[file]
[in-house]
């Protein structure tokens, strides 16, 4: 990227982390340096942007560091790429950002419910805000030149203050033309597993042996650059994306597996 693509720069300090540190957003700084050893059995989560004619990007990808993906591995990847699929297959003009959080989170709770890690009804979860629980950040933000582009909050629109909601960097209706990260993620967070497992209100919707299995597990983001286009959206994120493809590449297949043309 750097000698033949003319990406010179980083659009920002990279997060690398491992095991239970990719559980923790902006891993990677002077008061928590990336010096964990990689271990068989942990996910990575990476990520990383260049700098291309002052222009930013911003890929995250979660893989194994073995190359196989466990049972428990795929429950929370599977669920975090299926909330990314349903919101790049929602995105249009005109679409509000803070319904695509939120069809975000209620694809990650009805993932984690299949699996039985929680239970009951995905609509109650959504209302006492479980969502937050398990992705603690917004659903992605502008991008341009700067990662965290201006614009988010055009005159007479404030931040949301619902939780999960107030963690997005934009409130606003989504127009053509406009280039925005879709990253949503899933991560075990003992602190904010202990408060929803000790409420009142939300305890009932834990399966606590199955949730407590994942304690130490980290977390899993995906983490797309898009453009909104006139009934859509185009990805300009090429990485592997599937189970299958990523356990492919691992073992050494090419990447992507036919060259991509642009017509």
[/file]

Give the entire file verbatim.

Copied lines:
[in-house]
């Protein structure tokens, strides 16, 4: 990227982390340096942007560091790429950002419910805000030149203050033309597993042996650059994306597996 693509720069300090540190957003700084050893059995989560004619990007990808993906591995990847699929297959003009959080989170709770890690009804979860629980950040933000582009909050629109909601960097209706990260993620967070497992209100919707299995597990983001286009959206994120493809590449297949043309 750097000698033949003319990406010179980083659009920002990279997060690398491992095991239970990719559980923790902006891993990677002077008061928590990336010096964990990689271990068989942990996910990575990476990520990383260049700098291309002052222009930013911003890929995250979660893989194994073995190359196989466990049972428990795929429950929370599977669920975090299926909330990314349903919101790049929602995105249009005109679409509000803070319904695509939120069809975000209620694809990650009805993932984690299949699996039985929680239970009951995905609509109650959504209302006492479980969502937050398990992705603690917004659903992605502008991008341009700067990662965290201006614009988010055009005159007479404030931040949301619902939780999960107030963690997005934009409130606003989504127009053509406009280039925005879709990253949503899933991560075990003992602190904010202990408060929803000790409420009142939300305890009932834990399966606590199955949730407590994942304690130490980290977390899993995906983490797309898009453009909104006139009934859509185009990805300009090429990485592997599937189970299958990523356990492919691992073992050494090419990447992507036919060259991509642009017509």